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Fostering Europe’s Strategic Autonomy - A question of purpose and action






Foreign policy / PUBLICATION
Giovanni Grevi

Date: 22/12/2020
Strategic autonomy is about empowering Europe, not disengaging from partnerships, globalisation or multilateralism. The core of strategic autonomy is not that Europeans should act alone, but that they should have a purpose of their own, and a stronger power base to fulfil that purpose through cooperation with others whenever possible, or on their own, if needed. As such, strategic autonomy is not a condition to be achieved once and for all, but a mindset and a process, guiding initiatives across multiple areas. By advancing its strategic autonomy, Europe should acquire a stronger position to manage interdependence amidst geopolitical competition – arguably the defining challenge of our times.

The concept has become central to a number of statements by EU and national leaders, and to important EU policy documents. Although the level of ambition and requirements for progress differ across policy areas – from trade and investment to innovation, the single market or security and defence – and are the subject of ongoing debate, an EU strategic narrative is emerging alongside current or envisaged policy measures and initiatives. These policy developments point to three main tracks of action, or dimensions of Europe’s strategic autonomy, namely bracing against threats and challenges, empowering Europe by joining forces and engaging others to strengthen a rules-based international order.

  1. Bracing. Europe needs to strengthen its resilience and political cohesion in the face of multi-dimensional competition. It needs to counter trade-distorting practices and unfair competition, while better enforcing the rules and obligations of EU trade agreements. Europe should also reduce its current overdependence on foreign technologies and companies, such as for 5G and data infrastructure, and Europeans should do more to secure their critical infrastructure against malicious practices or cyberattacks.
  2. Empowering. Europe is much more than the sum of its parts, even though it often performs as less than that because of disagreements among EU member states, or their reluctance to pool their resources. Completing and strengthening the Single Market is crucial to sustaining both Europe’s growth and the EU’s regulatory power. Eliminating current barriers within the Digital Single Market will be critical to spur innovation and scale-up European technology companies while creating a regime for data sharing and access that benefits all market actors and citizens. To both deliver the capabilities that Europeans need and acquire a real operational capacity, EU member states should make full use of the arrangements for defence cooperation established in the last few years, on the basis of a better-defined set of shared goals.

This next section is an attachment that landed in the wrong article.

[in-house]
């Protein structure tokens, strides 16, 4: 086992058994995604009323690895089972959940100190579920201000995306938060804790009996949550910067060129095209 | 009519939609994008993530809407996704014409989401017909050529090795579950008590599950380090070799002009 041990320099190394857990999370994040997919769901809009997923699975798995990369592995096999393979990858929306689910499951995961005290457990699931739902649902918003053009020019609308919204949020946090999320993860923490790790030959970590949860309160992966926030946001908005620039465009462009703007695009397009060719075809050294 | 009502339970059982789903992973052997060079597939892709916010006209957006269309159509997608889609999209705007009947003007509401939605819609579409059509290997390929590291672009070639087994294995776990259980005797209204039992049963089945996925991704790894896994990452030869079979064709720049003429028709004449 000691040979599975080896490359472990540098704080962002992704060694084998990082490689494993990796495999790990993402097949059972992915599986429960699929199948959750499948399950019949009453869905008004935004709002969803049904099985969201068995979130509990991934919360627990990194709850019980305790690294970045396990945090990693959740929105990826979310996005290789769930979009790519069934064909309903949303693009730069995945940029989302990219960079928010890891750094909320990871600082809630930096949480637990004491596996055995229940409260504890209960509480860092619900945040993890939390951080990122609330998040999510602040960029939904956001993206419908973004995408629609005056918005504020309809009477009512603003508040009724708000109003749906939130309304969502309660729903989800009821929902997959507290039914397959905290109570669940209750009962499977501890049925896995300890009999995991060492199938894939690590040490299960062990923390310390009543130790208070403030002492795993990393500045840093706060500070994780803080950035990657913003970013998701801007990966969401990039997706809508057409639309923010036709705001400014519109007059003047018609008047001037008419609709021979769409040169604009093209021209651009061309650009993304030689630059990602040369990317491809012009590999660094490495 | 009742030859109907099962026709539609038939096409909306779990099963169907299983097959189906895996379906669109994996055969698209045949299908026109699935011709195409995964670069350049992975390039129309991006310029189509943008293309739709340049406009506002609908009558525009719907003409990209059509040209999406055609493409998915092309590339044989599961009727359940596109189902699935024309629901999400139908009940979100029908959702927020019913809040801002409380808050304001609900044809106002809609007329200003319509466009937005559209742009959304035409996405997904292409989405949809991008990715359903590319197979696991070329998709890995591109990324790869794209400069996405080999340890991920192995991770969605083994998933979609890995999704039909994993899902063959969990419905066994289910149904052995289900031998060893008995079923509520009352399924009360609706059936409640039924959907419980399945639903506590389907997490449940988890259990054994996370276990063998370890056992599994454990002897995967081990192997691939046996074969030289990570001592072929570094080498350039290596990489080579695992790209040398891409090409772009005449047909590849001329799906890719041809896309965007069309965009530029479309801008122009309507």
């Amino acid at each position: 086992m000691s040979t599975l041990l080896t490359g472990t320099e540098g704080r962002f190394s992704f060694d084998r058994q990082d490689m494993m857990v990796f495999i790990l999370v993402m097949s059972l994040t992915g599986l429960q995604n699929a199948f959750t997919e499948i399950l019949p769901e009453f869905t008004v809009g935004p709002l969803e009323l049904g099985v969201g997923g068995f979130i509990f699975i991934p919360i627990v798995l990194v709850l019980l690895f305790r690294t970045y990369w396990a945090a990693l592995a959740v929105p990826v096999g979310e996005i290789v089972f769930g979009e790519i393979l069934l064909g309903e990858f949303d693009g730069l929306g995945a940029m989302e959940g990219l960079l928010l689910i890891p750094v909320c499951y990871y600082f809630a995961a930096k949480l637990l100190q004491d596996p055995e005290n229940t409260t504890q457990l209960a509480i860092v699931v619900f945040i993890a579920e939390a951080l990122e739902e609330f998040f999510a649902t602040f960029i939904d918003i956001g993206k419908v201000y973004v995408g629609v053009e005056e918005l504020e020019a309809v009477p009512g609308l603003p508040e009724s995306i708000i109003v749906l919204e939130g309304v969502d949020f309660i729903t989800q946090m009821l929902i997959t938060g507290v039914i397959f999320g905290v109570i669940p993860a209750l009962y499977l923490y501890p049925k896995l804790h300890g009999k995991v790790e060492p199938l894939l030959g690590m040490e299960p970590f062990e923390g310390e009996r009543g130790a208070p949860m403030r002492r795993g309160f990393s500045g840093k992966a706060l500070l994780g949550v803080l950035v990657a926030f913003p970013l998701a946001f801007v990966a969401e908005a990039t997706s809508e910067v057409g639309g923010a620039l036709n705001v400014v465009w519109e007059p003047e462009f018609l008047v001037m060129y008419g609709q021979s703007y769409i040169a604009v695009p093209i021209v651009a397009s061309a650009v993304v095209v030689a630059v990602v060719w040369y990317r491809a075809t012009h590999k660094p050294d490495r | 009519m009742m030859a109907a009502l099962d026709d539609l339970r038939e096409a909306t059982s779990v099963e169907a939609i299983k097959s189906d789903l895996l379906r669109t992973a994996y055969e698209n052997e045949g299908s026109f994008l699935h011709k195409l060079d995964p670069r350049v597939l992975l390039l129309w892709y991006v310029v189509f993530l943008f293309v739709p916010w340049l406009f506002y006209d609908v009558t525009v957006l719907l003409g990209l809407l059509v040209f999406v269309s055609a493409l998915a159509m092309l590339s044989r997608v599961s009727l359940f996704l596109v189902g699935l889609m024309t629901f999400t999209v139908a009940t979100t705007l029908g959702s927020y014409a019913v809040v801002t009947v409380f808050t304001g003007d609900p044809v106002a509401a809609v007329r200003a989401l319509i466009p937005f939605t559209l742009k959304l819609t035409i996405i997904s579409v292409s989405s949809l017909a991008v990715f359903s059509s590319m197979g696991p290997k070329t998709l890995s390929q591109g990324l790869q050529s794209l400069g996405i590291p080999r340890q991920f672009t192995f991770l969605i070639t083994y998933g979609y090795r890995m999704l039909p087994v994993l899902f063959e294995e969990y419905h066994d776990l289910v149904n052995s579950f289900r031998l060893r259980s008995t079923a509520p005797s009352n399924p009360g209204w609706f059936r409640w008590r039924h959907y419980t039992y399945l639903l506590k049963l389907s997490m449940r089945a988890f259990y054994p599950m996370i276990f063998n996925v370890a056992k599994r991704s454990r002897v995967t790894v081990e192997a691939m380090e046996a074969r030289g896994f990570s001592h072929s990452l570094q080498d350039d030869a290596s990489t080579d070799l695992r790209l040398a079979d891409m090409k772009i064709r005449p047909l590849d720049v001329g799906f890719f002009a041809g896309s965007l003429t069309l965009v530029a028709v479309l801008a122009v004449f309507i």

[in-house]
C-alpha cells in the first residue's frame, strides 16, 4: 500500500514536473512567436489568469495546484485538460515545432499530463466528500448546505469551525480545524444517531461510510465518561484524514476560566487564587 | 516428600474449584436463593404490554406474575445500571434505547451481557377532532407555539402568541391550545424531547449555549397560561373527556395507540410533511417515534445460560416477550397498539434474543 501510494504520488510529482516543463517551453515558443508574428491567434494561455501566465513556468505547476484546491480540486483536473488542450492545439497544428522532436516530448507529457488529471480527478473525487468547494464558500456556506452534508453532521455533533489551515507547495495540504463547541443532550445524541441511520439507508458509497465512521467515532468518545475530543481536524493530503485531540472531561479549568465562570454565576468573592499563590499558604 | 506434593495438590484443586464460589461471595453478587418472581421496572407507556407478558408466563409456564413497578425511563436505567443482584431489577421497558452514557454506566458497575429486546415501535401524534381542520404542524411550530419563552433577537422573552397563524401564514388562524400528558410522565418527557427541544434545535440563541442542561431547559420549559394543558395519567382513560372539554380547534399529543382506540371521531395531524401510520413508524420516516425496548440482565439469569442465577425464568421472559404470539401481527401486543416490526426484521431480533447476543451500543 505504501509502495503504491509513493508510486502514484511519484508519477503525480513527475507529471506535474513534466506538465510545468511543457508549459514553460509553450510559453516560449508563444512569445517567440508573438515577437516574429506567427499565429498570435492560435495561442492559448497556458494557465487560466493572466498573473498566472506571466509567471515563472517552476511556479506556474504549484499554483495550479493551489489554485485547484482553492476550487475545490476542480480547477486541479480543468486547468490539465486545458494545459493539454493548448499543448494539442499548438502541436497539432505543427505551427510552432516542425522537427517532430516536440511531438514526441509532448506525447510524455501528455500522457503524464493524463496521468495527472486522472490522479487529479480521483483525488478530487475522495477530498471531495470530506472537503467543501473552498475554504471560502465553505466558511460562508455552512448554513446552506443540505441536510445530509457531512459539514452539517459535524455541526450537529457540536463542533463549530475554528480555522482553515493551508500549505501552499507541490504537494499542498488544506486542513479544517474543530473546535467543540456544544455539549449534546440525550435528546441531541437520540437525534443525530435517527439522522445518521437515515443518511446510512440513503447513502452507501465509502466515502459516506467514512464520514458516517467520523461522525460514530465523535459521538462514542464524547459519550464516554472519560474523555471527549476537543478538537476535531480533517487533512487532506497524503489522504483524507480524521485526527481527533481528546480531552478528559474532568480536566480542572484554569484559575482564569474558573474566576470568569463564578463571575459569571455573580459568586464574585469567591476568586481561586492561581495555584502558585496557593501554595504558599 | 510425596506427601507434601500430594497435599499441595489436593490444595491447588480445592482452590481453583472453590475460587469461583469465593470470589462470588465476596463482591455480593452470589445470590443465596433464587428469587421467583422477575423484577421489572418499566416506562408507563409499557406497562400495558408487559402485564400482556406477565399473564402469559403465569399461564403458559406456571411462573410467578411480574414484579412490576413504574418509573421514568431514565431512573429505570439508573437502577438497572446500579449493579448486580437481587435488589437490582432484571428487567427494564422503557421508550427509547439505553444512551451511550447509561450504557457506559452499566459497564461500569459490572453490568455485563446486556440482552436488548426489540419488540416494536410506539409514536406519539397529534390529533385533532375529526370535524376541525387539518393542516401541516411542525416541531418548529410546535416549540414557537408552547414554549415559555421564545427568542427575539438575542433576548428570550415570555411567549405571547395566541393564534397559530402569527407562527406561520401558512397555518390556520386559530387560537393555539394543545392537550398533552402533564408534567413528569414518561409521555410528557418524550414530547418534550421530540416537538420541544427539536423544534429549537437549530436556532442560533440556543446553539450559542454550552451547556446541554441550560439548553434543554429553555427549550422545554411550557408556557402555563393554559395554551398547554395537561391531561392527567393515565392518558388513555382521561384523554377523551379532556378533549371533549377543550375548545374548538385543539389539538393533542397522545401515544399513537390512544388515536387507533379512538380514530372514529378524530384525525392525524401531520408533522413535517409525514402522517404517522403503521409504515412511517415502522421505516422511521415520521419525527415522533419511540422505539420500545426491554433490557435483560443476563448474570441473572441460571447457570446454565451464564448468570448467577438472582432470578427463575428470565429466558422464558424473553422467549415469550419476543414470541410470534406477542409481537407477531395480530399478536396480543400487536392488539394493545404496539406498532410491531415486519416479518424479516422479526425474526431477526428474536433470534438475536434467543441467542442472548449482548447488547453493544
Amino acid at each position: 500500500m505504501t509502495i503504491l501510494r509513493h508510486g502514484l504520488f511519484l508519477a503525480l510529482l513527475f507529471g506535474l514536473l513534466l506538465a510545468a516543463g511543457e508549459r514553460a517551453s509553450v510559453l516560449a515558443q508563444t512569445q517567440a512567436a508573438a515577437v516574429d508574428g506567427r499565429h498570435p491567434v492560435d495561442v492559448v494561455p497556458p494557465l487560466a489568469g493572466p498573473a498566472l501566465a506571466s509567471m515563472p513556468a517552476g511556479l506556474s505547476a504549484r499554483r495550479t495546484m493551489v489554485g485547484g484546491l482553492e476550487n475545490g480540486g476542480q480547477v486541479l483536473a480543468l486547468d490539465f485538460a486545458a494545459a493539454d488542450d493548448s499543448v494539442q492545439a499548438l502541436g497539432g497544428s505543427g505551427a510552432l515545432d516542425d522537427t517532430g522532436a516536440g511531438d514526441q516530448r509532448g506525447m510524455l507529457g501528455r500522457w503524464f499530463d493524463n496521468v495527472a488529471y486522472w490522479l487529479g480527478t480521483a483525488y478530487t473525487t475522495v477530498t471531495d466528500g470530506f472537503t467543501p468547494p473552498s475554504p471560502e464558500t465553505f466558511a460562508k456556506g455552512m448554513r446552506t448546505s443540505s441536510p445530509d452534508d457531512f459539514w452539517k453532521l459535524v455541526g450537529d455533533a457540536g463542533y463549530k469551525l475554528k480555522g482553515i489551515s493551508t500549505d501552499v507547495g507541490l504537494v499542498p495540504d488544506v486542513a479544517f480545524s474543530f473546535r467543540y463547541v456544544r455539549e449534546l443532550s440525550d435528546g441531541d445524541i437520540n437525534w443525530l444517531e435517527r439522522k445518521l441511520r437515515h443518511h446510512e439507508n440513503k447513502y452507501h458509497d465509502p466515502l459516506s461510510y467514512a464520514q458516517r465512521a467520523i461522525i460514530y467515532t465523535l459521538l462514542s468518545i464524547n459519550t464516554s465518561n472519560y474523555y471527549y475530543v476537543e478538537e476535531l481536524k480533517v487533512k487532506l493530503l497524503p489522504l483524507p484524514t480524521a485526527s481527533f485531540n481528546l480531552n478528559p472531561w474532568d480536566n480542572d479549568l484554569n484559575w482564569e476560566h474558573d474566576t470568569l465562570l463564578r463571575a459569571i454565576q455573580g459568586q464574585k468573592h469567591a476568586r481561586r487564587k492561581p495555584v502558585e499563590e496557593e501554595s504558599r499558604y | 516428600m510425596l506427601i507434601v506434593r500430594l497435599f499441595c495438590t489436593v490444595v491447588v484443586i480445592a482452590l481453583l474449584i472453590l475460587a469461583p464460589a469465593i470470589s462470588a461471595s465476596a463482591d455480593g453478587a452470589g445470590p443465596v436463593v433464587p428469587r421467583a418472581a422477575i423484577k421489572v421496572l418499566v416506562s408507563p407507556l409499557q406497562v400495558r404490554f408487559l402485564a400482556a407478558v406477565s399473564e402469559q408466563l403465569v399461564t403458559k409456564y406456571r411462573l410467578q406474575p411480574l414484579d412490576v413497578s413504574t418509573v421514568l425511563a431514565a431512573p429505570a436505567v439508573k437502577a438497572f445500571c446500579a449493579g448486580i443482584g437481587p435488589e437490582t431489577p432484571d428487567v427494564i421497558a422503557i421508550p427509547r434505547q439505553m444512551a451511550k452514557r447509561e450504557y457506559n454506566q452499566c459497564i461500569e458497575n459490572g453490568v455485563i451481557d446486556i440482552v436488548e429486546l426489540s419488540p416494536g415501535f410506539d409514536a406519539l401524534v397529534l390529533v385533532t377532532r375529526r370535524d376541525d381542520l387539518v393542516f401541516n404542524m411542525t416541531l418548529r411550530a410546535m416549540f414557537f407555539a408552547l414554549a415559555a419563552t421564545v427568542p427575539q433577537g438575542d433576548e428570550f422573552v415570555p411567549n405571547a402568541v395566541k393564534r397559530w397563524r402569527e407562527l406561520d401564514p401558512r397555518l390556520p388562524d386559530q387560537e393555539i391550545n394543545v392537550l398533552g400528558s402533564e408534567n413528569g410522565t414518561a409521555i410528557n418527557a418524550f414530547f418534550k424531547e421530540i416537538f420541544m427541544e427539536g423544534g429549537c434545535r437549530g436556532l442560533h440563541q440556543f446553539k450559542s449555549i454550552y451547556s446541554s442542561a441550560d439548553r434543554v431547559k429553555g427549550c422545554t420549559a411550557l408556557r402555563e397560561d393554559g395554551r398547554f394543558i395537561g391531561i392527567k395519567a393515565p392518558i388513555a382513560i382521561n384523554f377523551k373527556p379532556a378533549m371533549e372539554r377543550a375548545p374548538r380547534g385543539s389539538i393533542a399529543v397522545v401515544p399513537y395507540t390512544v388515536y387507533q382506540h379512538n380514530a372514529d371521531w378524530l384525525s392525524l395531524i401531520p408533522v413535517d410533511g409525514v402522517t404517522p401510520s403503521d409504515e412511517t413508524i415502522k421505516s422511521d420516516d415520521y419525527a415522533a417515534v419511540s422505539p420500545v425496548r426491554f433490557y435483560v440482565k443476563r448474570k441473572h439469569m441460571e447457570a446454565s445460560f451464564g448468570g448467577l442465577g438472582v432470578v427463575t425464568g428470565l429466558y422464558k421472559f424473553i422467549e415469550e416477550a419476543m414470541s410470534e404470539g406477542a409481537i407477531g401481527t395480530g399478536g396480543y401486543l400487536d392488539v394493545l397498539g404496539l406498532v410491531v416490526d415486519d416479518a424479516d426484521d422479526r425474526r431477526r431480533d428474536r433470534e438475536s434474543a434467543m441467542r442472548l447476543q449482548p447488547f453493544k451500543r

3. Engaging. The purpose of shaping and supporting a rules-based international order should continue to drive Europe’s foreign policy, even though Europeans will need to take a pragmatic approach in a context of geopolitical competition. The election of Joe Biden paves the way to dialogue and cooperation with the US, and to reinforcing the transatlantic partnership and multilateralism.

This paper is part of the joint European Policy Centre – Konrad-Adenauer-Stiftung project on ‘Fostering Europe’s strategic autonomy: priorities for action’ that runs throughout 2020 and aims to outline a concrete agenda to strengthen Europe’s role in the world and its sovereignty.


Read the full paper here.
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